While this was happening, with 2 bloodied people on the ground and emergency vehicles everywhere, the next-door neighbor (an elderly crazy lady) stopped to tell Scott that he was a bad neighbor and was causing problems with the other neighbors. She said that our refusal to grant someone a permanent easement through our front yard was not neighborly (it was not her, there is a temporary easement, and we are on good speaking terms with the person who lives in the house that needed an easement) and she said that Scott's dad swore at her over a squirrel. Now, my father-in-law might swear at my husband, but he would never swear at an elderly lady. And the very fact that she addressed this while there were people on the ground possibly dying proves my point that she is crazy.
This was followed up by an extraordinarily LONG Sunday at church, with more personal attacks. It is not really something that I should address in a blog, but suffice it to say I clearly understand why the unchurched have such a low opinion of church-goers. "Church people" can be very very ugly, and I would go so far as to say that some are even working for the enemy. Sunday evening as we returned home from church, we saw that the lights were on at the house of the accident victim. We did not want to intrude as it was 10:30 at night, but the front doors were open, and we desperately wanted to know how Joe and Hannah were. We pulled into the driveway, and a young lady came out of the house. We said we were there to check on Joe and Hannah, and she told us that they had been released from the hospital just an hour before. She invited us in. We sat in Joe's living room, as he was covered in bandages and we praised God together. He has a great testimony to share of how God has worked in his life, long before his motorcycle accident. He said that when he picked his granddaughter up out of the ditch, he felt the hand of God wrapped around him. Scott told him that it was obvious God was watching out for them- the way he didn't get hit when he walked out in the road, the trauma nurse getting out of the first car that was stopped, and being released from the hospital the day after being lifted there by helicopter.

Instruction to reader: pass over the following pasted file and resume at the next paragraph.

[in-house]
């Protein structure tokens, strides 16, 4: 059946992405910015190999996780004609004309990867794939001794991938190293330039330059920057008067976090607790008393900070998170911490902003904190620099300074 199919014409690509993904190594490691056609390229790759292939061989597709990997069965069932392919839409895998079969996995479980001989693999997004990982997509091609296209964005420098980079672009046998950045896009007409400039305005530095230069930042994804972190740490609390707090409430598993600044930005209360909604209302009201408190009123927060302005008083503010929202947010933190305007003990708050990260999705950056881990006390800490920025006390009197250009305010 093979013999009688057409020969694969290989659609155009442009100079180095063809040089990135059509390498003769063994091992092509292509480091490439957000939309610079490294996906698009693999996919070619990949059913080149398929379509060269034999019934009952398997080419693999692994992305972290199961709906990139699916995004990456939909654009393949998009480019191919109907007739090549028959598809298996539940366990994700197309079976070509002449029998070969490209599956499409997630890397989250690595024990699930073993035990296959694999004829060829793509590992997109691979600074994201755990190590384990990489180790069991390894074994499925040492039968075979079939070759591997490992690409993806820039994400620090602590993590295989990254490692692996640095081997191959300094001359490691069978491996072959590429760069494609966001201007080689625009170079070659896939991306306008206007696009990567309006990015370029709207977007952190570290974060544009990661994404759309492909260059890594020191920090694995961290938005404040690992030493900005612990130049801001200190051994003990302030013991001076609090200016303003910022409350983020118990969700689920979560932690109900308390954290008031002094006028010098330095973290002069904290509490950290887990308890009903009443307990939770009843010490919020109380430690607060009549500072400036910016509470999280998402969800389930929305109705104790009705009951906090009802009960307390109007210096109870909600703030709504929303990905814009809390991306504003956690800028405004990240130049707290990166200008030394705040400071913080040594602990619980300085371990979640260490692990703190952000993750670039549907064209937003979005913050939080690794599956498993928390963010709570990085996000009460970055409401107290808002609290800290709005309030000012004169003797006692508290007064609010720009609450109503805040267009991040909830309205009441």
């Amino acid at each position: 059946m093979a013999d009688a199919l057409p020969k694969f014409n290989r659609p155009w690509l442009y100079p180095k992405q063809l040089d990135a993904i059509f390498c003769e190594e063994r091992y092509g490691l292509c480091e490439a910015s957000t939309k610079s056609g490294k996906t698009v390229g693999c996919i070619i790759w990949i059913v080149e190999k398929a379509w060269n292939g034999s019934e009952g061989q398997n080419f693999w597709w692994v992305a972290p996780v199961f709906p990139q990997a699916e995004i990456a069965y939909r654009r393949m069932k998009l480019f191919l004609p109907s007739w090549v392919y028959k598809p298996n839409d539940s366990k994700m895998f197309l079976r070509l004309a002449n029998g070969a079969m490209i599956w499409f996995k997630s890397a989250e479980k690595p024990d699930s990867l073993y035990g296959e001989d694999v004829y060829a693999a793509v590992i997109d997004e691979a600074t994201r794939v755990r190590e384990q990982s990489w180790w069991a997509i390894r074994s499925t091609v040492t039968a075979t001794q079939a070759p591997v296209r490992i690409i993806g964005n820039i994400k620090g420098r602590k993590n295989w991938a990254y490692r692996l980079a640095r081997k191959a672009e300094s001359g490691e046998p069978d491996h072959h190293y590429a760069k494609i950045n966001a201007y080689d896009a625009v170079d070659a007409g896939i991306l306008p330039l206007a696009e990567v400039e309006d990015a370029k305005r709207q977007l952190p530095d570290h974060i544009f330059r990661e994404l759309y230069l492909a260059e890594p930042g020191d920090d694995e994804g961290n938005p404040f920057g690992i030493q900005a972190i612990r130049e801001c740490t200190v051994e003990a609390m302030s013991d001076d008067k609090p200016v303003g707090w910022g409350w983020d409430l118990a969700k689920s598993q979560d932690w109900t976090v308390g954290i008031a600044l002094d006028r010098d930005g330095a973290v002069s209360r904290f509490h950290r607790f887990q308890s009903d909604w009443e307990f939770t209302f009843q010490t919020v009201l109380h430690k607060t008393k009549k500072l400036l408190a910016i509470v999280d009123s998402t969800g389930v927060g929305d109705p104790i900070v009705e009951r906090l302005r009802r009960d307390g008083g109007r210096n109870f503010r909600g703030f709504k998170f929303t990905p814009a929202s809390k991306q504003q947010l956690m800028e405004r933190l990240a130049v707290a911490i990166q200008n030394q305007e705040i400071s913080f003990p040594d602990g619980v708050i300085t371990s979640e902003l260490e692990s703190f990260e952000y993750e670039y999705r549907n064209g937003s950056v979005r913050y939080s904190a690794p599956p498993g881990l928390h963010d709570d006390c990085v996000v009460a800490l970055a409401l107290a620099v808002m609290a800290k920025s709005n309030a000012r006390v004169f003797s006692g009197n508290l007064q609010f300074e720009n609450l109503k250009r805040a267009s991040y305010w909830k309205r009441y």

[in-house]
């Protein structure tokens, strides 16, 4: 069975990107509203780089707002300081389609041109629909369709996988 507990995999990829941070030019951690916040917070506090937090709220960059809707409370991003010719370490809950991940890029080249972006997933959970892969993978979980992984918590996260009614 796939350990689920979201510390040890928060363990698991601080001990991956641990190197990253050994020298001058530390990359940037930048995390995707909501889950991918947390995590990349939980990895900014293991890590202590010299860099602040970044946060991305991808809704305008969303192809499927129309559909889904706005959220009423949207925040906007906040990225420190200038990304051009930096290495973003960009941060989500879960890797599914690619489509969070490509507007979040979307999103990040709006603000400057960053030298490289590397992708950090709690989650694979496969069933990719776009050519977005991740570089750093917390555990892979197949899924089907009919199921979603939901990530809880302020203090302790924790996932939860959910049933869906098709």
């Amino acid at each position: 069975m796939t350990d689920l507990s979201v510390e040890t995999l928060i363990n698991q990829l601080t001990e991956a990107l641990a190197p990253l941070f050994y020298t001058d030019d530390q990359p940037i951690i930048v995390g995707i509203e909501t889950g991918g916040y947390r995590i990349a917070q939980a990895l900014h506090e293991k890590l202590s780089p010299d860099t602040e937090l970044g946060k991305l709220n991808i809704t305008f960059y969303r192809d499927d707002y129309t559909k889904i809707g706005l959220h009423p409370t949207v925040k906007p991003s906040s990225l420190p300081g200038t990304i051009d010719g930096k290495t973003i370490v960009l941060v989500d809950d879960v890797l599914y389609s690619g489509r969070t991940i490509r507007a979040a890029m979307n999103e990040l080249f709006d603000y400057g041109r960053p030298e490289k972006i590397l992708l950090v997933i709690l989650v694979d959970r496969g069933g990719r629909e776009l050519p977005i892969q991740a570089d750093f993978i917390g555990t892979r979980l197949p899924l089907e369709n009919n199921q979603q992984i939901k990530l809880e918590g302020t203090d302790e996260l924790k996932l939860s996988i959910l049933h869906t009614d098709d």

It's great to have a new friend who lives just down the street. It's a shame he had to crash his motorcycle in our front yard for us to meet.
Scott has ordered a new and more complete first aid kit (with cervical collars) and we are looking for a first responder course to take. Just in case this ever happens again.


Tish said...

What an amazing story. I'm glad that everything turned out well. I think it's great that you're considering a first responder course. I have been certified in CPR and First Aid for 7 years now. I go through the American Red Cross program for both each year. You should look into their options. Good luck!

Don and Lynn said...

Wow, what a night! I worked as a nurse in the ICU for 5 years with a brief stint in the ER/Trauma Unit. If you're not accustomed to that scene, it's really nerve rattling. My husband was driving to work a couple years ago and witnessed an SUV leave the road and slam into a HUGE tree. He stopped along with another person and helped the people. The mom (driver) was already out of the car screaming for someone to help her boys. The one in the front passenger seat was pinned by the dashboard which took the brunt of the big tree falling on it. Don just tried to keep him awake and kept telling him not to look at his legs which were very messed up, there was no way to remove him. The other two were knocked out in the 2nd row. Due to the impact he couldn't open their doors to get to them, so he had to crawl through the busted back window to check them. One of them had a head injury. Don helped the firefighters cut the tree and remove it from the truck. He then had to hold an IV bag while they tried to extricate the front passenger. He said the boys legs looked really bad. He had to turn away when they were lifting him out of the truck. We kept in touch with the family and unfortunately, the boy in the front lost one of his legs below the knee, but everyone survived-thank God! You never know when something like that is going to be thrown at you!